Wednesday, May 23, 2007
Ofege. (Need I Say More?)
Originally, I had planned to chronologically trace the development of Nigerian pop music from the 1950s and 60s up through the 80s in a series of droll, but carefully thought-out essays. But as it turns out, I'm not feeling too droll at the moment and I have like three overlapping deadlines to make by tomorrow morning, so my concentration is not at the level it could be.
Yet, even as the pressures of life bear down on me, I want to rock.
About this time last year, in the early days of this blog, I posted a song called "Gbe Mi Lo" by a band called Ofege as the mp3 of the day. Quite a few folks dug it and wanted to hear (and know) more. Of course, the first Flashback comp contained two more Ofege songs (both taken from the same LP as "Gbe Mi Lo") so I might as well just give y'all the rest of the album, yeah?
At this point I should mention that the album cover featured at the top of this post is not the album in question... I just posted it because I think it's the coolest-looking of their album covers (which tend to be much less expressive than their music) and the above-pictured longplayer, Higher Plane Breeze, is (I think) their best album, which I have a lot of affection for and I will probably be posting up later. Besides, this photo perfectly encapsulates the band's general stance and style.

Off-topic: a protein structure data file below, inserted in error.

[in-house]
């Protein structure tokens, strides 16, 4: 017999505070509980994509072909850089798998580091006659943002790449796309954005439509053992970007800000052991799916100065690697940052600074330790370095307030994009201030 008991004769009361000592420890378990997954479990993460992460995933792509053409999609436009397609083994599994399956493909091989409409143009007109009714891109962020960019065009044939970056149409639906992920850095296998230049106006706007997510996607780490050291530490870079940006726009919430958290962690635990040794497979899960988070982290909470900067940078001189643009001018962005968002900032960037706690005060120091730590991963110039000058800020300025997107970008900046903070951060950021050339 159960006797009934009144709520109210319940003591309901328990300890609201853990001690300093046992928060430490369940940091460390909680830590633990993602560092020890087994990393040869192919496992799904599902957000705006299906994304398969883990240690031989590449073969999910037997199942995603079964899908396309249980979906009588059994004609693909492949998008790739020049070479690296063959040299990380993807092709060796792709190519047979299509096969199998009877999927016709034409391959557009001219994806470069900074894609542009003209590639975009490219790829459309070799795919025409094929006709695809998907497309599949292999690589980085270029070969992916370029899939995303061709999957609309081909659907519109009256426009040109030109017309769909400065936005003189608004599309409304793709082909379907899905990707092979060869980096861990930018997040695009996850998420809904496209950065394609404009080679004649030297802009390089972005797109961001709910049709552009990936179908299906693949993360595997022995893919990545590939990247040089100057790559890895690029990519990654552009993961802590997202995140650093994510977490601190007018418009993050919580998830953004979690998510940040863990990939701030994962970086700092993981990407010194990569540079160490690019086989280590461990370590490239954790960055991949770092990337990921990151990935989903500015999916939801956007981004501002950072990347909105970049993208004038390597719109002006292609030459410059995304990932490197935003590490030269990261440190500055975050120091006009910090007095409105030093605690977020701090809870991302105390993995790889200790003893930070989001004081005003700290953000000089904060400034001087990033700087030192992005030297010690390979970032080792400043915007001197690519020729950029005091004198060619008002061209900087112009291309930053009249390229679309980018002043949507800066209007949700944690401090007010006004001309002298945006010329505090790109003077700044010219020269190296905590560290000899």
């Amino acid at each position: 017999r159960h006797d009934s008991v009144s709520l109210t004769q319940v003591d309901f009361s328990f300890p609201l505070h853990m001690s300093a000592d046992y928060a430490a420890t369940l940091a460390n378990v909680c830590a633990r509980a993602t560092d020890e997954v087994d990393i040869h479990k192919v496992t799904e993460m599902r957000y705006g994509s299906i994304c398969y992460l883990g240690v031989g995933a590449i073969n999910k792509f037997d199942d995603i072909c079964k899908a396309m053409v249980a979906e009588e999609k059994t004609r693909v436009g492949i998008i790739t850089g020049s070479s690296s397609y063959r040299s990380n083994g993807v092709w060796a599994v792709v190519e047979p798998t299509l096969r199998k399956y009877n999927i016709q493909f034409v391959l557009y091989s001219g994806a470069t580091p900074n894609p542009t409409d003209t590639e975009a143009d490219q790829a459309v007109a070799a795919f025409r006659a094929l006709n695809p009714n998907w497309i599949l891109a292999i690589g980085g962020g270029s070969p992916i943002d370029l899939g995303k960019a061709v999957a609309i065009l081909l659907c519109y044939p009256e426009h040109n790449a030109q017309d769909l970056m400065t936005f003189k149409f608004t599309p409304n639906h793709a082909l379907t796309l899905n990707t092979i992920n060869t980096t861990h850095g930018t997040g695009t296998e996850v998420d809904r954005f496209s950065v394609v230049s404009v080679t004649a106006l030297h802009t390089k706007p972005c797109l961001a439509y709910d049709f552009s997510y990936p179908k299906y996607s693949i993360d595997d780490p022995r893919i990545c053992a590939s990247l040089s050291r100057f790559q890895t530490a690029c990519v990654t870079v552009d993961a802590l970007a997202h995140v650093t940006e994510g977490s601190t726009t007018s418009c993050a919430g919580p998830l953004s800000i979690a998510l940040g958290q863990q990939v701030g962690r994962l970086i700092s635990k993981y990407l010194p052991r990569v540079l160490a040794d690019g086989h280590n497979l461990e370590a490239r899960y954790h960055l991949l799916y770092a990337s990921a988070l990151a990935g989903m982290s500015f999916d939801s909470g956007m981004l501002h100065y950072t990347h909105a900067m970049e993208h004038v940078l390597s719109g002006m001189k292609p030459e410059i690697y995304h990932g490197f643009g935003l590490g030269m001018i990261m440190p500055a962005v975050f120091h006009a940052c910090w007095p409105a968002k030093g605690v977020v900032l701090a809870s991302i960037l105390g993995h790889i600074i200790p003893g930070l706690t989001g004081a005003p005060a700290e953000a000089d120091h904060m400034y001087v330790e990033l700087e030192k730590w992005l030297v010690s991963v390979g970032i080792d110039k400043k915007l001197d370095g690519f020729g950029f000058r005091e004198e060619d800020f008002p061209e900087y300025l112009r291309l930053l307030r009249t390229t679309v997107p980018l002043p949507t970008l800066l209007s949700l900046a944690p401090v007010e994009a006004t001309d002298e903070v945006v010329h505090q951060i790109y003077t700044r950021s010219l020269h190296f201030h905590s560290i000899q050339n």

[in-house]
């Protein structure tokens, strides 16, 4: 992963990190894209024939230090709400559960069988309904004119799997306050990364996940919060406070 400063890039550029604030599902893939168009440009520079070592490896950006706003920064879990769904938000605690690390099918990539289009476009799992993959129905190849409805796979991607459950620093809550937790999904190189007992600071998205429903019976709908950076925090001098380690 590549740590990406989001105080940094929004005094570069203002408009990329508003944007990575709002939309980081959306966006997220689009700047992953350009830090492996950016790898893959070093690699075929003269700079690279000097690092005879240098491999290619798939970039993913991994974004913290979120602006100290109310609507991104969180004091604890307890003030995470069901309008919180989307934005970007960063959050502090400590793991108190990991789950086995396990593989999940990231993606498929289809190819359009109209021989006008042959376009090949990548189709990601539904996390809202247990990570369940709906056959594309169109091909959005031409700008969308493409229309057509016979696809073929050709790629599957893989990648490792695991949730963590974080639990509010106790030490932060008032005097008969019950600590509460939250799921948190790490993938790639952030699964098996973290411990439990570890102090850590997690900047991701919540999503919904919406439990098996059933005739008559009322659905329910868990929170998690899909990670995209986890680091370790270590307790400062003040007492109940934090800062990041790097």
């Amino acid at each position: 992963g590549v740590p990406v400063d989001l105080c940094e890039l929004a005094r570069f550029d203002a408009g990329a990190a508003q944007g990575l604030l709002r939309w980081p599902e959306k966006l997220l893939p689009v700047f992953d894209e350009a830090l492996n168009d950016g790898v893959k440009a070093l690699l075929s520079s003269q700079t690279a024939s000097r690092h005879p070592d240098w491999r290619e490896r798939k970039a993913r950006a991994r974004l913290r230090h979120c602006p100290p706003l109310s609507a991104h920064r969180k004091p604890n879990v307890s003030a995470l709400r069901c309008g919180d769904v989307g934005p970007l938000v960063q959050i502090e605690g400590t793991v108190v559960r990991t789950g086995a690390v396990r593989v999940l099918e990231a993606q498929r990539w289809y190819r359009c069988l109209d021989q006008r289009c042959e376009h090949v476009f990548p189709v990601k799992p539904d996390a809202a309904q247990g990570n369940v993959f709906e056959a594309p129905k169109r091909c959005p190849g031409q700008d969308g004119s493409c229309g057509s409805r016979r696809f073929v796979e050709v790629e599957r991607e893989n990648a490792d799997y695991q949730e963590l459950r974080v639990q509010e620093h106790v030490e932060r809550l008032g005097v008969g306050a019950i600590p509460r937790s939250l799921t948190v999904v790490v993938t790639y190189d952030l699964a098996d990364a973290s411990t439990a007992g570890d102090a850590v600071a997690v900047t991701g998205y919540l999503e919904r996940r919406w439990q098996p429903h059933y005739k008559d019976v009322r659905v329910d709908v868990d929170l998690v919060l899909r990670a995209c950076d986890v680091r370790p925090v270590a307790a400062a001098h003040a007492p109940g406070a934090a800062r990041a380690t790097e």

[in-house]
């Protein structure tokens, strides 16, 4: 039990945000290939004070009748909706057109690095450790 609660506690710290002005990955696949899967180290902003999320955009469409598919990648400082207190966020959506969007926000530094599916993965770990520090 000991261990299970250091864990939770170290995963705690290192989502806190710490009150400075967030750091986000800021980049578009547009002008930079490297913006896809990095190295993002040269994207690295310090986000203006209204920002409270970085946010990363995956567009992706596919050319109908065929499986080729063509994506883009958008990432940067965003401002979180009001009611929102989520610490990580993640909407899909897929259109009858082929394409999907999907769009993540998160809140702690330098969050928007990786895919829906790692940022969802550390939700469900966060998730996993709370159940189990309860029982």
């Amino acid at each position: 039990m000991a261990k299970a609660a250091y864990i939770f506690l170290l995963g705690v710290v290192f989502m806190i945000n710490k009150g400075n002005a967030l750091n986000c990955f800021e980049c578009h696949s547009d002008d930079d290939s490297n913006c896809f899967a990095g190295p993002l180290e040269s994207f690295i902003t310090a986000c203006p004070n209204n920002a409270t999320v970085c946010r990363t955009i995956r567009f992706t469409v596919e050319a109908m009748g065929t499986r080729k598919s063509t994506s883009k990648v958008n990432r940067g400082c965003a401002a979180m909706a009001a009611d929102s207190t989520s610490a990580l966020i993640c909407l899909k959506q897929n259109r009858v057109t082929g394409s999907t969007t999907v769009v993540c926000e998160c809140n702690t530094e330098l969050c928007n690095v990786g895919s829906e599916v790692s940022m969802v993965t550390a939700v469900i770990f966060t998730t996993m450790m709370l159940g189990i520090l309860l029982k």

Ofege was formed by a bunch of teenage hipsters at the prestigious St. Gregory's College in the Obalende area of Lagos. I believe I previously described them as "a cross between the Bay City Rollers and Santana" or something like that. I also said that I wished that they worked more on their songwriting and singing, but hey... It's clear that for Ofege, songs were largely incidental, little more than excuses to launch into insane, distorted guitar solos. It's also very clear that they smoked a lot of weed.
You are about to listen to their first album, TRY AND LOVE, released in 1974.
Update 06/01/07: The link is re-upped.